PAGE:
HTML and CSS Reference
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other analyst, graphic designer(s), senior Web developer(s), and the client's marketing
representative and related personnel. Common tasks of the Design phase follow:
Choose a Site Organization. As discussed in Chapter 5, common Web site organiza-
tional forms are hierarchical, linear, and random. Determine which is best for the
project site and create a site map (sometimes called a flowchart or storyboard).
Prototype the Design. As a starting point, sketch out the design on paper.
Sometimes it's useful to sketch within an empty browser frame (see the student
files Chapter10/sketch.doc). Often, a graphics application is used to create sample
Web page mock-ups, or wireframes, as page layouts are created. These can be
shown to clients as a prototype, or working model, of the system for approval.
They can also be shown to focus groups for usability testing .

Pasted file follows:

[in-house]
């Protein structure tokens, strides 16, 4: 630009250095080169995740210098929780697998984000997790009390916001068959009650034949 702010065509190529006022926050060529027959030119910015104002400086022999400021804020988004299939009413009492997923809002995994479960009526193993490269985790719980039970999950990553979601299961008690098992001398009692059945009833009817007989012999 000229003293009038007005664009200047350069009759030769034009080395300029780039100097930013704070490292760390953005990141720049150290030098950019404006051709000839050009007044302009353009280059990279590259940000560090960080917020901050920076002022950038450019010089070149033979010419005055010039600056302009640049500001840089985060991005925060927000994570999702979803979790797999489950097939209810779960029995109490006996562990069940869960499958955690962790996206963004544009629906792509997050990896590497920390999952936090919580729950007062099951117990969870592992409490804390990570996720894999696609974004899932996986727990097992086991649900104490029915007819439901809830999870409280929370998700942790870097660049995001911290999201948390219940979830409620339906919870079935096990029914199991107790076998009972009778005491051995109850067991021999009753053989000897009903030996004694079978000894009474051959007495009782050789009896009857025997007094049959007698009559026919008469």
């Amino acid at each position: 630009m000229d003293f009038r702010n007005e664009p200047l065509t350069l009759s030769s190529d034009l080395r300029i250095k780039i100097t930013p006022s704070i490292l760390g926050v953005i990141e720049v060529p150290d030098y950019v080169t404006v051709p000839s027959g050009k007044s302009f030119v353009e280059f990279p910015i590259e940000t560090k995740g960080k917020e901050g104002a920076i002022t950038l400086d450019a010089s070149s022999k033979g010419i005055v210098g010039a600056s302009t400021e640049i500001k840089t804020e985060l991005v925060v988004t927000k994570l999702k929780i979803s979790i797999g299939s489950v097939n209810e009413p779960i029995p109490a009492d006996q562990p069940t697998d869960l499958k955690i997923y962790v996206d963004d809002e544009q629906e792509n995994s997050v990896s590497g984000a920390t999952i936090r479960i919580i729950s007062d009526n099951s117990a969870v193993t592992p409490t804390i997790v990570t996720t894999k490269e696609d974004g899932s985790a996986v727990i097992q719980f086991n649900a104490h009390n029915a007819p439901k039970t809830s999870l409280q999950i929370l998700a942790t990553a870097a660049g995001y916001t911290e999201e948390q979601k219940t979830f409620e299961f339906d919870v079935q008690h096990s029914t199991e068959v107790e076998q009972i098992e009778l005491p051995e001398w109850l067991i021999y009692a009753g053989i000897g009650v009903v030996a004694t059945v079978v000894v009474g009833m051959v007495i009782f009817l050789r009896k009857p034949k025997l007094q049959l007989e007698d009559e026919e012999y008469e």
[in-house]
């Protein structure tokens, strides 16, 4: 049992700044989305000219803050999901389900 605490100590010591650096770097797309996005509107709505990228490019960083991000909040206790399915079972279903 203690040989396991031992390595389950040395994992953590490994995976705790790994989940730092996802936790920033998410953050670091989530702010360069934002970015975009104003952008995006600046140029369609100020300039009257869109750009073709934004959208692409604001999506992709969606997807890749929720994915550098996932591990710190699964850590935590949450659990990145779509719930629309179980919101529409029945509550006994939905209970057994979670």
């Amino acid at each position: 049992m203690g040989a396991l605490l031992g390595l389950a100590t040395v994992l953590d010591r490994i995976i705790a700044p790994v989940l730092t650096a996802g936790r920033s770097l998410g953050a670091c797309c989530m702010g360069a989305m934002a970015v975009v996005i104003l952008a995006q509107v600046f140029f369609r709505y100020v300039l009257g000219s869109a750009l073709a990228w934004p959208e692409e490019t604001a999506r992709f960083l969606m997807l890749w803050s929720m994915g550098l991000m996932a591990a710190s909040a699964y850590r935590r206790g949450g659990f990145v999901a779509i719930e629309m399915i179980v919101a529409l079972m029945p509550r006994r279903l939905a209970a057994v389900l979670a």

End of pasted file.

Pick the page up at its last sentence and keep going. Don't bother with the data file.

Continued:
Create a Page Layout Design. The overall layout, or look and feel, of the site
should be designed. The page layout design is used as a guideline for the Home
page and Content page layouts. Items such as the site color scheme, size of logo
graphics, button graphics, and text should be determined. Using the page layout
design and site map, create sample layouts for the Home page and Content pages.
Use a graphic application to create mock-ups of these pages to get a good idea of
how the site will function. If you use a Web authoring tool at this early stage, you
run the risk of your manager or client thinking you already have the site half
done and insisting on early delivery.
Document Each Page. While this may seem unnecessary, lack of content is a fre-
quent cause of Web site project delays. Prepare a content sheet for each page,
such as the one shown in Figure 10.3 (available at Chapter10/contentsheet.doc in
the student files), which describes the functionality of the document, text and
graphic content requirements, source of content, and approver of content.
Figure 10.3
Sample content
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